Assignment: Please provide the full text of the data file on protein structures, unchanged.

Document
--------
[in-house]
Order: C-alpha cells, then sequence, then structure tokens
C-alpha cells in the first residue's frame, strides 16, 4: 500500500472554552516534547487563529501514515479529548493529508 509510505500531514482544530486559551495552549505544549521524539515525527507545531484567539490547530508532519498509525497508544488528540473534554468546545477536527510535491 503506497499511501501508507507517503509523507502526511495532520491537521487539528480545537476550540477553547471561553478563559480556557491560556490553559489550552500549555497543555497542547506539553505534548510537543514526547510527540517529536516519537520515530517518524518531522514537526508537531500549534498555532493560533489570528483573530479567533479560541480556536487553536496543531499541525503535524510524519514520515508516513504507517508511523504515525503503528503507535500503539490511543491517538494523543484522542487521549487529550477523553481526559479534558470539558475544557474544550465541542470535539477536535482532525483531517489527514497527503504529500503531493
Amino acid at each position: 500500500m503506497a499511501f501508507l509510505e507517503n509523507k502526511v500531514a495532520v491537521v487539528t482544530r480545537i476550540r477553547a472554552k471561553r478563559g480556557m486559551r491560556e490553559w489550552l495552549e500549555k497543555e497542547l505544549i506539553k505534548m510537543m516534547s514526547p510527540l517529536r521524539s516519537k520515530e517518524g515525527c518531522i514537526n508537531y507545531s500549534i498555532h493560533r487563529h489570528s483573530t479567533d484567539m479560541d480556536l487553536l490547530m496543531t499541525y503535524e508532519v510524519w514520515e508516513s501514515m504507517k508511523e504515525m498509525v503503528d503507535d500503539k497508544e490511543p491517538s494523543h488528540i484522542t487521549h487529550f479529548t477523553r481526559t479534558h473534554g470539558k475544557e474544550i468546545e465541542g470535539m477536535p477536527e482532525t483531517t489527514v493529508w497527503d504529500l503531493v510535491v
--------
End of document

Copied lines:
[in-house]
Order: C-alpha cells, then sequence, then structure tokens
C-alpha cells in the first residue's frame, strides 16, 4: 500500500472554552516534547487563529501514515479529548493529508 509510505500531514482544530486559551495552549505544549521524539515525527507545531484567539490547530508532519498509525497508544488528540473534554468546545477536527510535491 503506497499511501501508507507517503509523507502526511495532520491537521487539528480545537476550540477553547471561553478563559480556557491560556490553559489550552500549555497543555497542547506539553505534548510537543514526547510527540517529536516519537520515530517518524518531522514537526508537531500549534498555532493560533489570528483573530479567533479560541480556536487553536496543531499541525503535524510524519514520515508516513504507517508511523504515525503503528503507535500503539490511543491517538494523543484522542487521549487529550477523553481526559479534558470539558475544557474544550465541542470535539477536535482532525483531517489527514497527503504529500503531493
Amino acid at each position: 500500500m503506497a499511501f501508507l509510505e507517503n509523507k502526511v500531514a495532520v491537521v487539528t482544530r480545537i476550540r477553547a472554552k471561553r478563559g480556557m486559551r491560556e490553559w489550552l495552549e500549555k497543555e497542547l505544549i506539553k505534548m510537543m516534547s514526547p510527540l517529536r521524539s516519537k520515530e517518524g515525527c518531522i514537526n508537531y507545531s500549534i498555532h493560533r487563529h489570528s483573530t479567533d484567539m479560541d480556536l487553536l490547530m496543531t499541525y503535524e508532519v510524519w514520515e508516513s501514515m504507517k508511523e504515525m498509525v503503528d503507535d500503539k497508544e490511543p491517538s494523543h488528540i484522542t487521549h487529550f479529548t477523553r481526559t479534558h473534554g470539558k475544557e474544550i468546545e465541542g470535539m477536535p477536527e482532525t483531517t489527514v493529508w497527503d504529500l503531493v510535491v